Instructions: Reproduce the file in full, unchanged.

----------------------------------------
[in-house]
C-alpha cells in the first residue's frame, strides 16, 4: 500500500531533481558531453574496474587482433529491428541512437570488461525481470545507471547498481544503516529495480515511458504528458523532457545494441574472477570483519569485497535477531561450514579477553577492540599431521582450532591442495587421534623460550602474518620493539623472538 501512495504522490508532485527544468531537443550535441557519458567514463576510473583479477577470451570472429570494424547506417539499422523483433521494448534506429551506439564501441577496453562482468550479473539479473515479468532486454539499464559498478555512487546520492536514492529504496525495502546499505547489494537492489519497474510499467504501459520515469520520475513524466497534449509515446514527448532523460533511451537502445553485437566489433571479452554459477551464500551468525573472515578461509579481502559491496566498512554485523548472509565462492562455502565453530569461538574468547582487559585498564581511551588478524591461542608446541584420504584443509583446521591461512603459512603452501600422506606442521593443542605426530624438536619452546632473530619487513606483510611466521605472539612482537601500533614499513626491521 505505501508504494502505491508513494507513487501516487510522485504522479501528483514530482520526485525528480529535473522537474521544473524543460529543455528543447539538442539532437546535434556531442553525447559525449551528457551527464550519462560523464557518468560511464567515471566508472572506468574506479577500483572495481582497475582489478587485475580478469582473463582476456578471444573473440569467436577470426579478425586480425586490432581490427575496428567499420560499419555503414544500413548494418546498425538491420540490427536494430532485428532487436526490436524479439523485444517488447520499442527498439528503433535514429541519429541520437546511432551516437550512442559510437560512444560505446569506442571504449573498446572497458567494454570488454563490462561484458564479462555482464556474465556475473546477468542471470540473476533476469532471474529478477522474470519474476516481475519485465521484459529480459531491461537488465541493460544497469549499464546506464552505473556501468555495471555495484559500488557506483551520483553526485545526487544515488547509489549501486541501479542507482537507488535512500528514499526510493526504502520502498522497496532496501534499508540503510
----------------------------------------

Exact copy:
[in-house]
C-alpha cells in the first residue's frame, strides 16, 4: 500500500531533481558531453574496474587482433529491428541512437570488461525481470545507471547498481544503516529495480515511458504528458523532457545494441574472477570483519569485497535477531561450514579477553577492540599431521582450532591442495587421534623460550602474518620493539623472538 501512495504522490508532485527544468531537443550535441557519458567514463576510473583479477577470451570472429570494424547506417539499422523483433521494448534506429551506439564501441577496453562482468550479473539479473515479468532486454539499464559498478555512487546520492536514492529504496525495502546499505547489494537492489519497474510499467504501459520515469520520475513524466497534449509515446514527448532523460533511451537502445553485437566489433571479452554459477551464500551468525573472515578461509579481502559491496566498512554485523548472509565462492562455502565453530569461538574468547582487559585498564581511551588478524591461542608446541584420504584443509583446521591461512603459512603452501600422506606442521593443542605426530624438536619452546632473530619487513606483510611466521605472539612482537601500533614499513626491521 505505501508504494502505491508513494507513487501516487510522485504522479501528483514530482520526485525528480529535473522537474521544473524543460529543455528543447539538442539532437546535434556531442553525447559525449551528457551527464550519462560523464557518468560511464567515471566508472572506468574506479577500483572495481582497475582489478587485475580478469582473463582476456578471444573473440569467436577470426579478425586480425586490432581490427575496428567499420560499419555503414544500413548494418546498425538491420540490427536494430532485428532487436526490436524479439523485444517488447520499442527498439528503433535514429541519429541520437546511432551516437550512442559510437560512444560505446569506442571504449573498446572497458567494454570488454563490462561484458564479462555482464556474465556475473546477468542471470540473476533476469532471474529478477522474470519474476516481475519485465521484459529480459531491461537488465541493460544497469549499464546506464552505473556501468555495471555495484559500488557506483551520483553526485545526487544515488547509489549501486541501479542507482537507488535512500528514499526510493526504502520502498522497496532496501534499508540503510